Bump on Your Lid

By Dr. Jill Finke

Eyelids are wonderful creations to protect our eyes. They help to keep out intruders. They smooth moisture over the surface of the eyes like windshield wipers. And they provide coverage for our eye surface during some of our favorite hours–sleep!

When your eyelids are working well, it is likely you don’t give them a second thought. However, it is quite normal that at some point in your life you may notice a bump on your eyelid. Knowing some common causes may help you determine your next step if you notice a new bump.

One frequent cause of a bump on the eyelid is a stye, or hordeolum. This type of bump is an infection within an oil gland of the eyelid. The oil glands of your eyelids allow for moisture to be smoothed over the surface of your eyes when you blink. However, if bacteria finds its way into these moist, warm oil glands, an infection may result. Not only will you notice a bump on your eyelid, but the eyelid may feel sore and appear swollen and red. The first course of action in the presence of this type of bump is to start using warm, wet compresses on the affected eyelid for about 5-10 minutes four times per day. If the discomfort, redness, or swelling seem to be progressing, an evaluation with your eye care provider is recommended. Your eye doctor may recommend an antibiotic to help the infection clear up.

This stye can also lead to a different kind of eyelid bump, a non-infectious chalazion. In some cases, your body will detect the infection in the oil gland and encapsulate the infection in a cyst with firm walls. This cyst formation is your body’s way of fighting the spread of infection. However, most people do not enjoy being stuck with a hard bump in their eyelid. Frequently, continuing the warm compresses as above will gradually lead to the bump decreasing in size and disappearing. When the bump does not resolve with continued compresses, it is possible that the bump can be removed in the office of your eye care provider.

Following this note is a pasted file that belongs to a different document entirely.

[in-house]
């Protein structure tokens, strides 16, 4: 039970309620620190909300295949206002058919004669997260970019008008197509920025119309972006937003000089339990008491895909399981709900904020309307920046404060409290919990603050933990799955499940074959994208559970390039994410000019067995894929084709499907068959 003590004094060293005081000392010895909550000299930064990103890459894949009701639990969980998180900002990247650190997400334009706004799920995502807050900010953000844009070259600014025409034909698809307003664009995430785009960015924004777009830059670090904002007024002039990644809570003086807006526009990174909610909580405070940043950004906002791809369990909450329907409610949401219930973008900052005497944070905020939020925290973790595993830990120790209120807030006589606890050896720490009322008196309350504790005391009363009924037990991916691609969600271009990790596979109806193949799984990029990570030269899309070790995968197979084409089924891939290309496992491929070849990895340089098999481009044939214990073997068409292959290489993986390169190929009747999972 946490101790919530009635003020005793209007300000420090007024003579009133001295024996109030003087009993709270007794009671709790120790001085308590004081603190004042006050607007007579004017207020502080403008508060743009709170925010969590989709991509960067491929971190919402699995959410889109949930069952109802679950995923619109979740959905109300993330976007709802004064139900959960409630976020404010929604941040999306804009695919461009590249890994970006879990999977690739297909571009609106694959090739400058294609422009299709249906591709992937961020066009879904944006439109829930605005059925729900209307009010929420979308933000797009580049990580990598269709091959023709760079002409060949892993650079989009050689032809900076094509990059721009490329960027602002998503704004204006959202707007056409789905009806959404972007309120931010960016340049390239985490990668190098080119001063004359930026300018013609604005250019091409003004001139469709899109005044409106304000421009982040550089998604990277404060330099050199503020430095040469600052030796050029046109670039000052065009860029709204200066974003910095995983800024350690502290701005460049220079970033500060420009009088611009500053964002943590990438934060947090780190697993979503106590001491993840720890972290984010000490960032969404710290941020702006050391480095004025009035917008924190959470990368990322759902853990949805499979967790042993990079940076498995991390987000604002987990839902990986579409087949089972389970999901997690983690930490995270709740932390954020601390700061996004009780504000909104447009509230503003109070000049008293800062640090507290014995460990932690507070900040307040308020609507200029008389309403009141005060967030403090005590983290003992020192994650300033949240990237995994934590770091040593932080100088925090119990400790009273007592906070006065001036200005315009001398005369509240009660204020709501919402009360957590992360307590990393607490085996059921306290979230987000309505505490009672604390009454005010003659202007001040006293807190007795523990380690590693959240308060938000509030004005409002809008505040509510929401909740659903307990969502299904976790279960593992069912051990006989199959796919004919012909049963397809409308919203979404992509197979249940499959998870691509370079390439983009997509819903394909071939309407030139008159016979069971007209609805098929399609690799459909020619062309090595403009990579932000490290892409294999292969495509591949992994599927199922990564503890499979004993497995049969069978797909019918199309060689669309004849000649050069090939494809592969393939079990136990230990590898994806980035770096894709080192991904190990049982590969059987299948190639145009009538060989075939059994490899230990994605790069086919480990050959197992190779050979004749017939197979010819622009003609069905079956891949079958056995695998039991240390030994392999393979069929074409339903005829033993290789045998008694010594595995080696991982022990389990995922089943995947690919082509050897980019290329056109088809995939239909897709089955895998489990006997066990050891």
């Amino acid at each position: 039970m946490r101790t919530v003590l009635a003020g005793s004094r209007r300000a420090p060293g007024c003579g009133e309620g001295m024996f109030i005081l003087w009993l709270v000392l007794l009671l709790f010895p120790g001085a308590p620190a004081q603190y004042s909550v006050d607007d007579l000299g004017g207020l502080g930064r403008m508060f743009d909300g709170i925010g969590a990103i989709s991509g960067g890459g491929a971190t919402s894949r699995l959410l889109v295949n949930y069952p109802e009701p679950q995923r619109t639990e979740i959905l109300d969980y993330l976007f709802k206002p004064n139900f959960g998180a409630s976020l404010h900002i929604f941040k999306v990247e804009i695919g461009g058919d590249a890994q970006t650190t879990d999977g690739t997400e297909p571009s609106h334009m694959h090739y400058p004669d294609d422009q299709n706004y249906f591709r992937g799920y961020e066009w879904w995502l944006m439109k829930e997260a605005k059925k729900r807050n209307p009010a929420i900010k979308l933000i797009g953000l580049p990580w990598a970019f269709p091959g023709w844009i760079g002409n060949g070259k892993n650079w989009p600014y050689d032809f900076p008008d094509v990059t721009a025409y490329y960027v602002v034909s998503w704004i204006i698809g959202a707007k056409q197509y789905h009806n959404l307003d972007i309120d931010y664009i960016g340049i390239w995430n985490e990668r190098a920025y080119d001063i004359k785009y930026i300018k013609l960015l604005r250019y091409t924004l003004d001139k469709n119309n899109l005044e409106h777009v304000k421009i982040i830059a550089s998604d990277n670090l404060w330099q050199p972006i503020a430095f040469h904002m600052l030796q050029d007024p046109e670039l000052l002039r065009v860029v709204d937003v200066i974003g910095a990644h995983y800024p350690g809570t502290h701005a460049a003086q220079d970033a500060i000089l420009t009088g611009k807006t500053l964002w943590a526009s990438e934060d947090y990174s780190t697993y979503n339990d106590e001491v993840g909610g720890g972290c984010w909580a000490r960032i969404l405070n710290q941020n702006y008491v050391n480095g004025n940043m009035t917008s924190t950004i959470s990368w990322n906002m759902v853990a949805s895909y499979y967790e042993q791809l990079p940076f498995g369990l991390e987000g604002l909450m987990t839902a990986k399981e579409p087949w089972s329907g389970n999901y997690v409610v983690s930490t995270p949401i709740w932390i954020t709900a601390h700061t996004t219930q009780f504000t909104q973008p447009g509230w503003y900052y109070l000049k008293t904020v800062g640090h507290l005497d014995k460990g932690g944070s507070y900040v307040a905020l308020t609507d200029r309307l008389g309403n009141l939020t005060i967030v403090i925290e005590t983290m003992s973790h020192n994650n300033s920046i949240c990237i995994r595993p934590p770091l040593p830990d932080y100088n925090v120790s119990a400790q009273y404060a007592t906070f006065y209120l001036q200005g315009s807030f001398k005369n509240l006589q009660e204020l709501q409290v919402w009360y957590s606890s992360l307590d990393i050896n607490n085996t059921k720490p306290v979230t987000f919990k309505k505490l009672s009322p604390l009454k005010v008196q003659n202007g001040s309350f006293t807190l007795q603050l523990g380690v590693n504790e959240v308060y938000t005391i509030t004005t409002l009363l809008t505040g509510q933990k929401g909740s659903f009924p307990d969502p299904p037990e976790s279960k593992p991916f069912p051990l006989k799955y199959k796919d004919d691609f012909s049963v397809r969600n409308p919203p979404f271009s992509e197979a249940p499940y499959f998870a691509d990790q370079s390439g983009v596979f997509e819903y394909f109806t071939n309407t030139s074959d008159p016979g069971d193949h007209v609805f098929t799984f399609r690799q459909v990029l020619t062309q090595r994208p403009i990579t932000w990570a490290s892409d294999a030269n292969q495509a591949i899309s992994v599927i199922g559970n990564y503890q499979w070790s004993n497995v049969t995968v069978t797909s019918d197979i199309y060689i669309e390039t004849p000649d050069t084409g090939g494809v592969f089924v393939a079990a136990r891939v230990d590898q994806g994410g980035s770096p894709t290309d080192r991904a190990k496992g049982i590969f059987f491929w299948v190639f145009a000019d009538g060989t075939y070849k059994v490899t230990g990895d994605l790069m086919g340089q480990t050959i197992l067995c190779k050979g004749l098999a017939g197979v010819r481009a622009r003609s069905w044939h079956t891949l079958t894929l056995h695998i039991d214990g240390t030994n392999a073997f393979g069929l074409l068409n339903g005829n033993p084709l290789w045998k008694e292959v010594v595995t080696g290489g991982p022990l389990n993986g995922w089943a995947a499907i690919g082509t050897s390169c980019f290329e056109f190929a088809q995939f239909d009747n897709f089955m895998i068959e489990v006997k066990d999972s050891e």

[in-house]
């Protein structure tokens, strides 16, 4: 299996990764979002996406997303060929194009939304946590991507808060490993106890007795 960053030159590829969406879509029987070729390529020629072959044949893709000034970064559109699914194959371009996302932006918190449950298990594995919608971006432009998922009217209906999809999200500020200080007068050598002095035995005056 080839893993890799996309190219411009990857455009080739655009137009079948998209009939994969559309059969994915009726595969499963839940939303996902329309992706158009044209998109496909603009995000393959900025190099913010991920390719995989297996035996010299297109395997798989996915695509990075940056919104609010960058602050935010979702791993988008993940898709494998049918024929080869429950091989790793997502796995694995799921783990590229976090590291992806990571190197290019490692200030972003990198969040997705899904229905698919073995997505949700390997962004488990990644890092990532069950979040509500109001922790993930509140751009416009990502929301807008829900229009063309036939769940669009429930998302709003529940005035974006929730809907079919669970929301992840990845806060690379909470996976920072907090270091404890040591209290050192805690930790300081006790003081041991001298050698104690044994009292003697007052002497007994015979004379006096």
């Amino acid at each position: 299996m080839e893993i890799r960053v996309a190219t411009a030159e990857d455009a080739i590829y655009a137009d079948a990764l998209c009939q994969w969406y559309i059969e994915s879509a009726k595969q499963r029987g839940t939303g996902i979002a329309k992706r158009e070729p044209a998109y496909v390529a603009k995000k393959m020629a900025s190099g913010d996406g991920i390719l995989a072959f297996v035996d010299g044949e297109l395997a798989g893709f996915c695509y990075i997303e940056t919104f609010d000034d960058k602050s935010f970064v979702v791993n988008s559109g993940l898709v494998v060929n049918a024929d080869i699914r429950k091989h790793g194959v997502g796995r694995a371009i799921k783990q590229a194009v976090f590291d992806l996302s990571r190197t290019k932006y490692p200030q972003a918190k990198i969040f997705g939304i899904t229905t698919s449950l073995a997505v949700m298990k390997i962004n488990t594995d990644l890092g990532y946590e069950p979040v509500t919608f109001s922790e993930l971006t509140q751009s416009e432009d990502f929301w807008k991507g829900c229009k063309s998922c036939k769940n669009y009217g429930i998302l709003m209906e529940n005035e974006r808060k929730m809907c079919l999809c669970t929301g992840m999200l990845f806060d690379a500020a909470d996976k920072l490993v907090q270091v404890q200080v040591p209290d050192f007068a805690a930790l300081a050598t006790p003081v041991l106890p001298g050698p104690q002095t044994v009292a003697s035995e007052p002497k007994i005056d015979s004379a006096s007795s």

A third type of bump that is common to eyelids are skin growths and cysts. Skin growths are usually not red, swollen or painful. Usually these bumps develop slowly over a span of months. In many cases, the skin growths are benign. However, the area around your eyes is a common place for the development of skin cancers. If you notice a new bump developing on your eyelid or around your eye area that is an unusual color or seems to be changing in color or shape, make an appointment with your eye doctor.

Following this introduction to eyelid bumps, if you develop any new eyelid changes, you will be armed with some ideas on what a good next step is for your eyelid health. And if you have any additional questions or concerns, do not hesitate to reach out to your eye care provider for more helpful information.

By Dr. Marla Moon

One in 20 Americans have vision too poor to read a newspaper with ease, watch television, read a product label while shopping, even with eyeglasses.  Low vision is a term that is used to describe a significant vision loss that cannot be corrected fully with eyeglasses, contact lenses, eye medication and/or eye surgery.

Some people are born with low vision, but it can also be caused by health conditions that affect the eyes or an injury to the brain or eyes.  A few of those conditions are as follows: albinism, macular degeneration, diabetic retinopathy, glaucoma, and other conditions such as a traumatic brain injury or stroke.